About 3,200 citizens of the city of Hull in Yorkshire, England, stripped down after painting themselves blue to appear in New York-based artist Spencer Tunick's art installation that sought to celebrate the town's relationship with the sea.
"The Sea of Hull installation was one of the most fantastic projects I've ever done, and it was inspiring to be able to intertwine the city's maritime heritage against an urban backdrop throughout the whole piece," Tunick, the artist known for having organised about 75 large-scale nude shots around the world, was quoted as saying by the Guardian.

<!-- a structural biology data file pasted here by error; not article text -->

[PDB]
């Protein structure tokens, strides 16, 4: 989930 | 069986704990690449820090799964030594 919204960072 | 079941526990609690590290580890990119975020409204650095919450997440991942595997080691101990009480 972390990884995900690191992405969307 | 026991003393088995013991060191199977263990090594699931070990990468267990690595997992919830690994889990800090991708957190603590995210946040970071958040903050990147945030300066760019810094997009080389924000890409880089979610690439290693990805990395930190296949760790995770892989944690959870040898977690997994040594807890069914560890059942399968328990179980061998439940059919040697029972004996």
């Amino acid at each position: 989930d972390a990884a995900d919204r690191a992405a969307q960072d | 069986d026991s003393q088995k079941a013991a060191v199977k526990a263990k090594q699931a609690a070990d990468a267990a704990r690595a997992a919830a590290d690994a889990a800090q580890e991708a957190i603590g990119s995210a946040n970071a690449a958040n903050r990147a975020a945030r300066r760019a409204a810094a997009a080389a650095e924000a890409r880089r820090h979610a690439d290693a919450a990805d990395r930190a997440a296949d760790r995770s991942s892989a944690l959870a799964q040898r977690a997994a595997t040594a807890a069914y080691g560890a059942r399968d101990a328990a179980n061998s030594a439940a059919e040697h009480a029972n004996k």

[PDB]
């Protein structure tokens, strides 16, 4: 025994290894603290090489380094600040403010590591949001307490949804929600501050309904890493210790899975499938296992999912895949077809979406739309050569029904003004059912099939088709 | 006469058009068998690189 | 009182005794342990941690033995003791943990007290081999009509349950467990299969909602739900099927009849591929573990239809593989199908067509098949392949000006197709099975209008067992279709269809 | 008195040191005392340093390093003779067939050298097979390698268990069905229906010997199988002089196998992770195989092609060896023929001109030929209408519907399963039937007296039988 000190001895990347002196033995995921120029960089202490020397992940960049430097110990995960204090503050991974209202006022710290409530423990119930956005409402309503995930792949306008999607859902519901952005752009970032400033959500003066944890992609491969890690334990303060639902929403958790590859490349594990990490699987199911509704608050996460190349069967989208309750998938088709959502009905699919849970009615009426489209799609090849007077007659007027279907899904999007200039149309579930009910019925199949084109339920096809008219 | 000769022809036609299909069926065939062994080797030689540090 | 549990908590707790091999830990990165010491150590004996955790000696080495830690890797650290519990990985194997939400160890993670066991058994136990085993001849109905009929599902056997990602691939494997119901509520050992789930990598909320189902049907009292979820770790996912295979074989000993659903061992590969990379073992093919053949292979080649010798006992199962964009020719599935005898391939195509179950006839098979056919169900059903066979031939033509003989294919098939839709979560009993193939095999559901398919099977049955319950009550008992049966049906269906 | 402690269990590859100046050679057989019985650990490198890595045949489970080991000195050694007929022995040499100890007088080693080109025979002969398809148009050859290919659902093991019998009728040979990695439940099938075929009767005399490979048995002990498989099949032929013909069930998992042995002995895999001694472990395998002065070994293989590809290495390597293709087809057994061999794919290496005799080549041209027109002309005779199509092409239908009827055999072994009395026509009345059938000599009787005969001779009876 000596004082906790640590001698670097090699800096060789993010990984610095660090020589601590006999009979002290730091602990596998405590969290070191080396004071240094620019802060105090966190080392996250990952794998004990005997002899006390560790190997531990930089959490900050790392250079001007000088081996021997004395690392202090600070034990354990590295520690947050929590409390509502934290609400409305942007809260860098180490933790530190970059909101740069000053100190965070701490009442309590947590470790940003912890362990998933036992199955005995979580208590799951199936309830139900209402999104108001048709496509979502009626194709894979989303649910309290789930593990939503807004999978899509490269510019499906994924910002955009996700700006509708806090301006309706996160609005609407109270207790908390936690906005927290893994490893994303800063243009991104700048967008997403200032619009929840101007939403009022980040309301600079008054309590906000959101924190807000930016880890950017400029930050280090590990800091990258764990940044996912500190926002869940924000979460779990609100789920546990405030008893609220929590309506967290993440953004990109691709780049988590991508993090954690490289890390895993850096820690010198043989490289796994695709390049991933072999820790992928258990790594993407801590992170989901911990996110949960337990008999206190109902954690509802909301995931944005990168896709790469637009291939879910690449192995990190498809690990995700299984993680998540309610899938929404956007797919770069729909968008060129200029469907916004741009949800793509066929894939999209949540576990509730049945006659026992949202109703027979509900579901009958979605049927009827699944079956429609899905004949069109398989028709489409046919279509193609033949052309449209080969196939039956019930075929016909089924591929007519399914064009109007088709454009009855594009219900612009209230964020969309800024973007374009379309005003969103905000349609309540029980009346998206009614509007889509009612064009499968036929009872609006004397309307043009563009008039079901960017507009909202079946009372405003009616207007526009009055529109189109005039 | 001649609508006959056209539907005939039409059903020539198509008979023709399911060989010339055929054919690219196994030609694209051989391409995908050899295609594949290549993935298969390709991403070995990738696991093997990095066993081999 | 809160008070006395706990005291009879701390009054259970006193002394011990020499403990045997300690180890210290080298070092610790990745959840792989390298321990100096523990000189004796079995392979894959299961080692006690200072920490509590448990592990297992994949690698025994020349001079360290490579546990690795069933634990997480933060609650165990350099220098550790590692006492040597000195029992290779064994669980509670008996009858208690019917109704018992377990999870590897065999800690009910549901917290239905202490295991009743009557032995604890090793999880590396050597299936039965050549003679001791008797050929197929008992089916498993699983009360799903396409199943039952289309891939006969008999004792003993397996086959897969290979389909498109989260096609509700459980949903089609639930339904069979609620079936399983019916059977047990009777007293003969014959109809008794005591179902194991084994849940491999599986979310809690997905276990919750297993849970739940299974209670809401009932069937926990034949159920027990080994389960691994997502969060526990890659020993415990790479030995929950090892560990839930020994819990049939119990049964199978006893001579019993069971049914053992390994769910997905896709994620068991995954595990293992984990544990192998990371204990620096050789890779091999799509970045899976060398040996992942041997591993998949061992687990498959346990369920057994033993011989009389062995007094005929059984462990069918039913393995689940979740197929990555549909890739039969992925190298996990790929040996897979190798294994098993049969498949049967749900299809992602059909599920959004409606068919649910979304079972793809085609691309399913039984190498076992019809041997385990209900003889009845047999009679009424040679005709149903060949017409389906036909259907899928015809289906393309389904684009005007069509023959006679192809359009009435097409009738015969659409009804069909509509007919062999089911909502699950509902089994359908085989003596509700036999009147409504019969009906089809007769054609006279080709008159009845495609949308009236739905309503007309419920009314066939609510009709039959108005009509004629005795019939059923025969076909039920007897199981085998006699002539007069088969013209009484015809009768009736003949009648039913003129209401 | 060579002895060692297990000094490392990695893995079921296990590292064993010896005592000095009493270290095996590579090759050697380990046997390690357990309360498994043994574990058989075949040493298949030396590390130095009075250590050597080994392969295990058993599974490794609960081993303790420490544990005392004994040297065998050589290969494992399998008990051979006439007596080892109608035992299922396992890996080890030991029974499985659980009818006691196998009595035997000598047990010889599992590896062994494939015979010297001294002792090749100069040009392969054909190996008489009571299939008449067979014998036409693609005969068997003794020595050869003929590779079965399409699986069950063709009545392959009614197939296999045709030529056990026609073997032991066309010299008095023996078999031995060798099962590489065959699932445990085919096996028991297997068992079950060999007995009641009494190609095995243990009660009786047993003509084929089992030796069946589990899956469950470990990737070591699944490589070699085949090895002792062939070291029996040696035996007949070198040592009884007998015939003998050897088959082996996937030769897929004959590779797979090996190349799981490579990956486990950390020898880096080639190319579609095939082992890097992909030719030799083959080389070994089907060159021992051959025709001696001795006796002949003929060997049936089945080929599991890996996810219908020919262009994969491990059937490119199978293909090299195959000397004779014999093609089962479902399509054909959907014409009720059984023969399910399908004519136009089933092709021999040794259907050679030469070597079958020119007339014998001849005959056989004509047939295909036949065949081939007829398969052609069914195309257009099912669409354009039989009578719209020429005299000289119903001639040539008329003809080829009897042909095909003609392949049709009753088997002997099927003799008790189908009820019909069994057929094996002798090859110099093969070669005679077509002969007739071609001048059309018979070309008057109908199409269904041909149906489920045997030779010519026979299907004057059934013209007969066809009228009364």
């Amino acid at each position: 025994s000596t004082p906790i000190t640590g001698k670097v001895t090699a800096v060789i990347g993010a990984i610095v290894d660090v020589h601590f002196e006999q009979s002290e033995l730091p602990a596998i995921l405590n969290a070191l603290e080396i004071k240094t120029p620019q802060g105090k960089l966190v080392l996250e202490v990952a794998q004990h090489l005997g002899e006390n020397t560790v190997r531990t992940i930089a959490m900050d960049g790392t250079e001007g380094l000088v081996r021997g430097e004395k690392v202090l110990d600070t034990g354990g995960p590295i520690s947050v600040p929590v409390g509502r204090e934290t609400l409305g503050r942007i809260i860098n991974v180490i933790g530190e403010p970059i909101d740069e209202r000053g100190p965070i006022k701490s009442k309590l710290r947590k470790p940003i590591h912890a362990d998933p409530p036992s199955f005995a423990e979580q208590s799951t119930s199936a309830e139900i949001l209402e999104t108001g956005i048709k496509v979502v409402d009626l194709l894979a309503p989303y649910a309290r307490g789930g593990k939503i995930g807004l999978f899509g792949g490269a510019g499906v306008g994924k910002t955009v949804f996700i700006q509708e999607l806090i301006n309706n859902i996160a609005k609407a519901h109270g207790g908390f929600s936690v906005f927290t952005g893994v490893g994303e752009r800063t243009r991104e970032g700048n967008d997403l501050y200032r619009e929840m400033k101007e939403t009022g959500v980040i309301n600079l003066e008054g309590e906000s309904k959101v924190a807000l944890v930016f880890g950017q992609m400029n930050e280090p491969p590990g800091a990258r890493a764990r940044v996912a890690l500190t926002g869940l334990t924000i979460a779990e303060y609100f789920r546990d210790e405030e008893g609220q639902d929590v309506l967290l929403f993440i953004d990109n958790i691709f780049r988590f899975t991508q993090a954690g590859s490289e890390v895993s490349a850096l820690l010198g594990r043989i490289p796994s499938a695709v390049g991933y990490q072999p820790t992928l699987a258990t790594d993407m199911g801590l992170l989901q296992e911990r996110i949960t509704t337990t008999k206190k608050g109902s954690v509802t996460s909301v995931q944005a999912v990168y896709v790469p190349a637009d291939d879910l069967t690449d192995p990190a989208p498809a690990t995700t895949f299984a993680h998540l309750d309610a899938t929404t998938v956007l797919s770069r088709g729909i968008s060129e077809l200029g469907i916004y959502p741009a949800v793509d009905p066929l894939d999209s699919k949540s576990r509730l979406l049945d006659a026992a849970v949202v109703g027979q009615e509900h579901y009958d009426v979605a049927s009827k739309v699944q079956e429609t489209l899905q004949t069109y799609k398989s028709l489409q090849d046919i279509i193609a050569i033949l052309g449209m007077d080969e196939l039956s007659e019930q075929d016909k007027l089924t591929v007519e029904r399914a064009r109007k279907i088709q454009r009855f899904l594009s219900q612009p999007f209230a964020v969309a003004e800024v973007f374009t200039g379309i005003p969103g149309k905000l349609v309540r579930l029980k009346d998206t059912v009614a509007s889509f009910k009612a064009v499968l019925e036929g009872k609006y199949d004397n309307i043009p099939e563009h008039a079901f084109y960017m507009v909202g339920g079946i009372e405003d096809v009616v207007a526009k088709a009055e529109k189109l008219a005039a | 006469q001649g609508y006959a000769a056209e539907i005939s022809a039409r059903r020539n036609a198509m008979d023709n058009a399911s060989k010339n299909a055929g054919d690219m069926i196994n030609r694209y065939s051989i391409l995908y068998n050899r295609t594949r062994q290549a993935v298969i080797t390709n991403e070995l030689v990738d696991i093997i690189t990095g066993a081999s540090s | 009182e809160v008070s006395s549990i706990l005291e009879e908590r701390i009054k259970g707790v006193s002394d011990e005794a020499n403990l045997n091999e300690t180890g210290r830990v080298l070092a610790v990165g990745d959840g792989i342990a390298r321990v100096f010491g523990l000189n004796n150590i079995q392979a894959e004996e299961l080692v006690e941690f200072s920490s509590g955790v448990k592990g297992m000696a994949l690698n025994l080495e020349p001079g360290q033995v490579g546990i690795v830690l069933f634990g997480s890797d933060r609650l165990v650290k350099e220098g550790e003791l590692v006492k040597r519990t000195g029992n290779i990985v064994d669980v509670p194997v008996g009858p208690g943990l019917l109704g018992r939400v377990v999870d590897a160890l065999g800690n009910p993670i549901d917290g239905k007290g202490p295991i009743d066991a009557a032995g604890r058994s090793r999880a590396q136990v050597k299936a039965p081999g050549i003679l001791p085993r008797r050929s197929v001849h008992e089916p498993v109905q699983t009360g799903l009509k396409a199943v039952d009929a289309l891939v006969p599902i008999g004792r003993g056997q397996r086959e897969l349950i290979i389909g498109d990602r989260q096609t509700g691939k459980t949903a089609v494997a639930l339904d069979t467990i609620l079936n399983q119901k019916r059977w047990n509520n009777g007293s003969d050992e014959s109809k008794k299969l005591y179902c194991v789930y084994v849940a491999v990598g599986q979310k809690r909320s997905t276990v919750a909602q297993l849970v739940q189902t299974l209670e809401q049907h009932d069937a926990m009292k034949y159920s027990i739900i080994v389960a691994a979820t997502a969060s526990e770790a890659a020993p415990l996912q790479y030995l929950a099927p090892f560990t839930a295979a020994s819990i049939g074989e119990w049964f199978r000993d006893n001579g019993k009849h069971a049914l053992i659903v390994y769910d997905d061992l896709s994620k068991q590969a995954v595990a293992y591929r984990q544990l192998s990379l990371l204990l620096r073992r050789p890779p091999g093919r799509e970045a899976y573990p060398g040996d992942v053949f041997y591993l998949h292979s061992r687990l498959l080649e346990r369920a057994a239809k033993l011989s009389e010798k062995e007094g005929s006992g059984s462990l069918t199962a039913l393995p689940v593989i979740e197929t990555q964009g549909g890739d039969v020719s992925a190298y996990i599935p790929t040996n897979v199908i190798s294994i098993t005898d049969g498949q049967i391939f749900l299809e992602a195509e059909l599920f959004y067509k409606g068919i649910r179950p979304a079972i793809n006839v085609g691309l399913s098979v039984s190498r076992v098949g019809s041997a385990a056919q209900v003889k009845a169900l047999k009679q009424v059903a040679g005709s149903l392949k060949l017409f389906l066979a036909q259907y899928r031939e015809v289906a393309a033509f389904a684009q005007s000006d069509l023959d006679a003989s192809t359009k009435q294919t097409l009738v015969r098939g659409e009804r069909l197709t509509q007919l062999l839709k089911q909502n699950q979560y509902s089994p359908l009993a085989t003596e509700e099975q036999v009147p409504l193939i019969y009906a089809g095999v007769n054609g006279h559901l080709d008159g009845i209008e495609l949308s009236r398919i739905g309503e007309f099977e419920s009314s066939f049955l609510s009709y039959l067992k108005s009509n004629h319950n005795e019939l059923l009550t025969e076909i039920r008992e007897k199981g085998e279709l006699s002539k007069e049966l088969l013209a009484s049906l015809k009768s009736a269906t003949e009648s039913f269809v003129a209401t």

Tunick's Sea of Hull installation, said to have set the record for the biggest mass nude shot in U.K., involved participants from 20 countries. They posed at the city's most prominent locations, such as Queen's Dock, which is now a city centre park, the Guildhall and the Scale Lane swing bridge over the river Hull.
The high turnout for Tunick's art installation surpassed that witnessed during his previous artworks in the U.K., such as the Gateshead in 2005 and Salford in 2010.
The art installation, commissioned by Hull's Ferens Art Gallery, will be presented next year.